Saturday, May 25

Two Arizona Men Arrested in Oklahoma Drug Bust

Canadian County, OK, sheriffs recently arrested two Arizona men after discovering 15 pounds of cocaine and 1.2 pounds of black-tar heroin in the trunk of their vehicle.

According to, a sheriff’s deputy stopped the car’s driver, Rafael Luna of Glendale, after observing him driving erratically on Interstate 40. Luna, 56, is a fourth grade school teacher.

Luna and his passenger, Jose A. Lopez, 50, of Phoenix, told deputies they were traveling to Missouri for Luna’s son’s U.S. Army training graduation. However, officers noticed inconsistencies in the two men’s stories, leading them to suspect criminal activity.

Officers brought Drug Detector K9 “Pickles” to the scene to sniff around the vehicle. The canine alerted the deputies to the presence of narcotics in the trunk of the silver 2000 Mercedes Benz. Deputies immediately took the two suspects into custody, and the two men remain in custody with $205,000 bonds.

“I’m certain the drugs with a street value in excess of one million dollars originated in Mexico and were intended for sale on the streets of New York City,” Canadian County Sheriff Randall Edwards said.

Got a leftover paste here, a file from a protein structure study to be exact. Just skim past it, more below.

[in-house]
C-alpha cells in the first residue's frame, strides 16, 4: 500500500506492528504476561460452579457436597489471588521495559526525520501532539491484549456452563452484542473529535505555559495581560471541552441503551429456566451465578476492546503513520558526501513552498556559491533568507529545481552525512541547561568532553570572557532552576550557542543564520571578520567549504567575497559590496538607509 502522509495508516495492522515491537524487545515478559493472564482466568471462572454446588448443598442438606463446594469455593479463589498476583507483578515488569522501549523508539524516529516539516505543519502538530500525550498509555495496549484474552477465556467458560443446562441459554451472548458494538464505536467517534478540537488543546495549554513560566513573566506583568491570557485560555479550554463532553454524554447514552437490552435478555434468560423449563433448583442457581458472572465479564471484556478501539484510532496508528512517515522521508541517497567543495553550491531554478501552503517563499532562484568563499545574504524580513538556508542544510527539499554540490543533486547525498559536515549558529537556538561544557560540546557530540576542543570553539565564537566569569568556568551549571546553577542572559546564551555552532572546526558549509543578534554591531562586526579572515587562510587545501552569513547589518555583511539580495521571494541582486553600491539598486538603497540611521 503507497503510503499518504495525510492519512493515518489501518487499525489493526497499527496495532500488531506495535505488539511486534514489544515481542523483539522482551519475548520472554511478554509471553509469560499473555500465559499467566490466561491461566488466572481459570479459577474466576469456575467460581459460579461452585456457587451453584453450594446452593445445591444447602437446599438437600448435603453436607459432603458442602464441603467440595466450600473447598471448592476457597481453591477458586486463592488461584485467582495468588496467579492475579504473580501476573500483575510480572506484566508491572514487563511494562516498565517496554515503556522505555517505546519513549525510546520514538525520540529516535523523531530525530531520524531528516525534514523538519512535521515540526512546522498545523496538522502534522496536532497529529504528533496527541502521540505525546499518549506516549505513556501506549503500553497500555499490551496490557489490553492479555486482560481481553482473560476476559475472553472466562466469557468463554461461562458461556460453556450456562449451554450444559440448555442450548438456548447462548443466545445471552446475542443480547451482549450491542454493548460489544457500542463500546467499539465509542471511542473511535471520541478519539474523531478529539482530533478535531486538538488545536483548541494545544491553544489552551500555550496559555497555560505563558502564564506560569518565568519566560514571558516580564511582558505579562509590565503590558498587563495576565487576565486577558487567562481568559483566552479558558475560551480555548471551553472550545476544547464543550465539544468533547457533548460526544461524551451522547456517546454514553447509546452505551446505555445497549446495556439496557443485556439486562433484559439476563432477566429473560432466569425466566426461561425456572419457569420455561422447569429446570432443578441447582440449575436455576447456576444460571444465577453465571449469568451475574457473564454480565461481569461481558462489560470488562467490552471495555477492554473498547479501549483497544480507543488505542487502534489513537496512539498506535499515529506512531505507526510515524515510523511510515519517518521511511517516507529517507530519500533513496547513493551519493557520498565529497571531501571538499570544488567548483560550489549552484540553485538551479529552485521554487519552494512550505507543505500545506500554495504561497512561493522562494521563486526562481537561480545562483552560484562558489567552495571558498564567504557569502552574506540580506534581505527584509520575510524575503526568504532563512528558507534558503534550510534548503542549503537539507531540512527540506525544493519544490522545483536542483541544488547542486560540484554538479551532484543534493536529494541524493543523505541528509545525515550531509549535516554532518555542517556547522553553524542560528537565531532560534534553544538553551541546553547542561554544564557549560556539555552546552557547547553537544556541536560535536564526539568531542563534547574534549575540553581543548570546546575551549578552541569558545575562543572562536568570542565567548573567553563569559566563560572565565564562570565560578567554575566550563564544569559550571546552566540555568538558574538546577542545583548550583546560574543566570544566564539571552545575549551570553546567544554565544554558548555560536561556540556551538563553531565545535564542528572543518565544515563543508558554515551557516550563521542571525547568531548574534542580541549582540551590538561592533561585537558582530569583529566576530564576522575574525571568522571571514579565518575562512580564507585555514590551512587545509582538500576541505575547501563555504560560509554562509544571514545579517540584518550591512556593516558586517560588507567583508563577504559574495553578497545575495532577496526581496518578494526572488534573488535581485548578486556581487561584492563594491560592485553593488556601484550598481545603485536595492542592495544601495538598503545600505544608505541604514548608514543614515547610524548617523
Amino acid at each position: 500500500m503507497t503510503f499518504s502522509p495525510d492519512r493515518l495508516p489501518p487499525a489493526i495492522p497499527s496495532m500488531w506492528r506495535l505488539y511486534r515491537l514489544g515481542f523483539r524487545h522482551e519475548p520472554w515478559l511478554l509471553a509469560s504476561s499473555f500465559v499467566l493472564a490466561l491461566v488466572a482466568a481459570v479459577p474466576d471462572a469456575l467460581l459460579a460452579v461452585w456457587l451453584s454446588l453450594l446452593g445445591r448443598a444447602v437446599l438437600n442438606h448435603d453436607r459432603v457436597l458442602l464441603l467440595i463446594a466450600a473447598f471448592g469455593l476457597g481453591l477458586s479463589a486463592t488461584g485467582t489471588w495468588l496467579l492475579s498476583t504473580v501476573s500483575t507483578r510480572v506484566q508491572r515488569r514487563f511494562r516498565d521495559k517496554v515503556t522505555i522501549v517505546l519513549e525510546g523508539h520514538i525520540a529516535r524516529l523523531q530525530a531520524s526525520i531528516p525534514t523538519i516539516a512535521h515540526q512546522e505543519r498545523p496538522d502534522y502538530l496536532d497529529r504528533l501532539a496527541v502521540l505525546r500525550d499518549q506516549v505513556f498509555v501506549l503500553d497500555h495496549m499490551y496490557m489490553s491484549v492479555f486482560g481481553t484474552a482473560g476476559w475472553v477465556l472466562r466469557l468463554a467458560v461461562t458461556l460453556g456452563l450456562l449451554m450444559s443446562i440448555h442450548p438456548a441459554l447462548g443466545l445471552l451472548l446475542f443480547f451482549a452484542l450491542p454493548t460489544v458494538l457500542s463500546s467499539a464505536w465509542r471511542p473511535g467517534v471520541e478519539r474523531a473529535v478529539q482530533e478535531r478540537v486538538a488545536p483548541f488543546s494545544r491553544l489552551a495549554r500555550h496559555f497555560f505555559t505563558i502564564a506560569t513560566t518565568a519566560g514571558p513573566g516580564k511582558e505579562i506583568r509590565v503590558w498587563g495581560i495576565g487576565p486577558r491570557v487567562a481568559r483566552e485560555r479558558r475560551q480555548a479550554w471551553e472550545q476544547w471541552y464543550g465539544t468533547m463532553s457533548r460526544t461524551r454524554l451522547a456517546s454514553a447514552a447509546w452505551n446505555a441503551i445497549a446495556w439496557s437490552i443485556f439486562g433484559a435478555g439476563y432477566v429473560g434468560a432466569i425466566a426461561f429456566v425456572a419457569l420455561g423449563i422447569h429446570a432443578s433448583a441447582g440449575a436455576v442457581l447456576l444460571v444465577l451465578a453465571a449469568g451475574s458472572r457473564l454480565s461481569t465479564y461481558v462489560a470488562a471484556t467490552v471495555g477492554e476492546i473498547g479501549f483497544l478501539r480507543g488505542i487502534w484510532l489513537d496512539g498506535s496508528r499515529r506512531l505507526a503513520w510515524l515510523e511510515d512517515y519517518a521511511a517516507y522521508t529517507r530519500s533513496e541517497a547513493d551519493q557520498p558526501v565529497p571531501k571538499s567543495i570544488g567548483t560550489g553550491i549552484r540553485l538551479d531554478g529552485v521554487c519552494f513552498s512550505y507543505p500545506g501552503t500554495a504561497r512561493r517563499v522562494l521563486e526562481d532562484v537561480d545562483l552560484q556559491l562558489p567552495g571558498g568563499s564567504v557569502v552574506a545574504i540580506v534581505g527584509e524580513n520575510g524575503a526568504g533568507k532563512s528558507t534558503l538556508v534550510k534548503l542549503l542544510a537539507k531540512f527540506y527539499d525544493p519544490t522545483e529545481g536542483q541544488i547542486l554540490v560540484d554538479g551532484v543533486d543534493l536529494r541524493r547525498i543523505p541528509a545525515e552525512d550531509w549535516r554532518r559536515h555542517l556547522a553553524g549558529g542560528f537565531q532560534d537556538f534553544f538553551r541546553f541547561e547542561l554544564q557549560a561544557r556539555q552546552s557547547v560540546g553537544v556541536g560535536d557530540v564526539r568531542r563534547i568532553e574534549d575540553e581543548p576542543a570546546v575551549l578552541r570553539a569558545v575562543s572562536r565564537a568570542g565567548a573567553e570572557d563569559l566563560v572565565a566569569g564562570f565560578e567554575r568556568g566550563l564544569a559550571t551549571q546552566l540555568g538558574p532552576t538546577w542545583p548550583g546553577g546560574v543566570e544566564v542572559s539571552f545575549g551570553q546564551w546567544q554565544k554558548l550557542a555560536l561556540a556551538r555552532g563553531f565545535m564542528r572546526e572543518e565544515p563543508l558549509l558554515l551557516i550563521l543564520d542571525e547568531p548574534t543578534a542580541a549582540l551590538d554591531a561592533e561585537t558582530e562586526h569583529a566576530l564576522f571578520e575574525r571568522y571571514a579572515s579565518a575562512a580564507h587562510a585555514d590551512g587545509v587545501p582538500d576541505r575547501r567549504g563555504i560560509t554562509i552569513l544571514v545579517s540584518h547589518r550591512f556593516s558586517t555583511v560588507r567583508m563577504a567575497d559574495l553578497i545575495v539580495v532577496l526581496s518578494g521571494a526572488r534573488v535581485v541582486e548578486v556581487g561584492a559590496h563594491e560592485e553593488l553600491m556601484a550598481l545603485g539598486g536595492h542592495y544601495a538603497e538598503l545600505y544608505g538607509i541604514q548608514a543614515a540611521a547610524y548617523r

Drug law violations are one of the most common offenses for which people are arrested in the U.S. In 2013, 1,501,043 drug-related arrests were made out of all offenses nationwide.

Luna and Lopez’s arrests aren’t the only recent drug bust to have taken place. Throughout Arizona, Department of Public Safety troopers have been conducting a statewide crime sweep to uncover drugs along the state’s major drug corridors.

In a two-day operation on Interstate 40 and Interstate 17, troopers, along with 16 drug-sniffing canines, seized 43 pounds of high-grade marijuana, 154 grams of THC wax, three kilos of cocaine, four handguns and two cars, reported on August 20.

During that bust, troopers also found almost $9,540. The drugs and other items were all headed toward other states across the country.

“Interstate 40 and 17 are often used as major drug corridors to move drugs throughout the United States,” the Department of Public Safety’s statement said. “That fact was evident in these seizures because all of the seized items were destined for other states throughout the country.”

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